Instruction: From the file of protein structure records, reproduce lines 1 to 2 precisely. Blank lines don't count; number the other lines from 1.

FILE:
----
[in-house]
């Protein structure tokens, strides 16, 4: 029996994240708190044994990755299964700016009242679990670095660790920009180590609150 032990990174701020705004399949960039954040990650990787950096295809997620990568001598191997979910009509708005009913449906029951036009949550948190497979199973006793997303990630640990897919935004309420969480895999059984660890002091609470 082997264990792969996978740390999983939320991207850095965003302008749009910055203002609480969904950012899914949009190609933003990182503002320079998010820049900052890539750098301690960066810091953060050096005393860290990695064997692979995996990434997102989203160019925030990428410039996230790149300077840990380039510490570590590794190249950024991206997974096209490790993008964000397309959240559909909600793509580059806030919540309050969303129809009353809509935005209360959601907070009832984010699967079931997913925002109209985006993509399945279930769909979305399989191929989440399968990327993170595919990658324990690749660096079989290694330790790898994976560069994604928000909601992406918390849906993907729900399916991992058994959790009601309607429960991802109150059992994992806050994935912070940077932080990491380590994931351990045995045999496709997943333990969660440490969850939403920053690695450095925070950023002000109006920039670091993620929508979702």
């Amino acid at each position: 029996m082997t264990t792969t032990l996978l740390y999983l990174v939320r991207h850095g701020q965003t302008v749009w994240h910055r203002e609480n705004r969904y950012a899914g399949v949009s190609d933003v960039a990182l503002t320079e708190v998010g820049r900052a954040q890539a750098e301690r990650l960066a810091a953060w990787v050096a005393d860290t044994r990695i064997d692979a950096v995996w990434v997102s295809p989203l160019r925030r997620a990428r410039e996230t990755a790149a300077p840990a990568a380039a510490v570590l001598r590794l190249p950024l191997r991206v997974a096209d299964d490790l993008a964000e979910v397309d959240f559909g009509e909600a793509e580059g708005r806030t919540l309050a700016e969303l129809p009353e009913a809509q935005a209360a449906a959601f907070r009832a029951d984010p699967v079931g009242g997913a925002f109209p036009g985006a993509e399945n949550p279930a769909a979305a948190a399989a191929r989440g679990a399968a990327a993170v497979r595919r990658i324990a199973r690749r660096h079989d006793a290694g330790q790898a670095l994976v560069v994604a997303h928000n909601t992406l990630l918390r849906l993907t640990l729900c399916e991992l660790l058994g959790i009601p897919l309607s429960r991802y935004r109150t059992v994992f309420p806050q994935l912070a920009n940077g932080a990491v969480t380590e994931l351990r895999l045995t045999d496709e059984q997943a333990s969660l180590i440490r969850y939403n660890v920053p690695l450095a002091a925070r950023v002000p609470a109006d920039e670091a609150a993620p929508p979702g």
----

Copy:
[in-house]
């Protein structure tokens, strides 16, 4: 029996994240708190044994990755299964700016009242679990670095660790920009180590609150 032990990174701020705004399949960039954040990650990787950096295809997620990568001598191997979910009509708005009913449906029951036009949550948190497979199973006793997303990630640990897919935004309420969480895999059984660890002091609470 082997264990792969996978740390999983939320991207850095965003302008749009910055203002609480969904950012899914949009190609933003990182503002320079998010820049900052890539750098301690960066810091953060050096005393860290990695064997692979995996990434997102989203160019925030990428410039996230790149300077840990380039510490570590590794190249950024991206997974096209490790993008964000397309959240559909909600793509580059806030919540309050969303129809009353809509935005209360959601907070009832984010699967079931997913925002109209985006993509399945279930769909979305399989191929989440399968990327993170595919990658324990690749660096079989290694330790790898994976560069994604928000909601992406918390849906993907729900399916991992058994959790009601309607429960991802109150059992994992806050994935912070940077932080990491380590994931351990045995045999496709997943333990969660440490969850939403920053690695450095925070950023002000109006920039670091993620929508979702």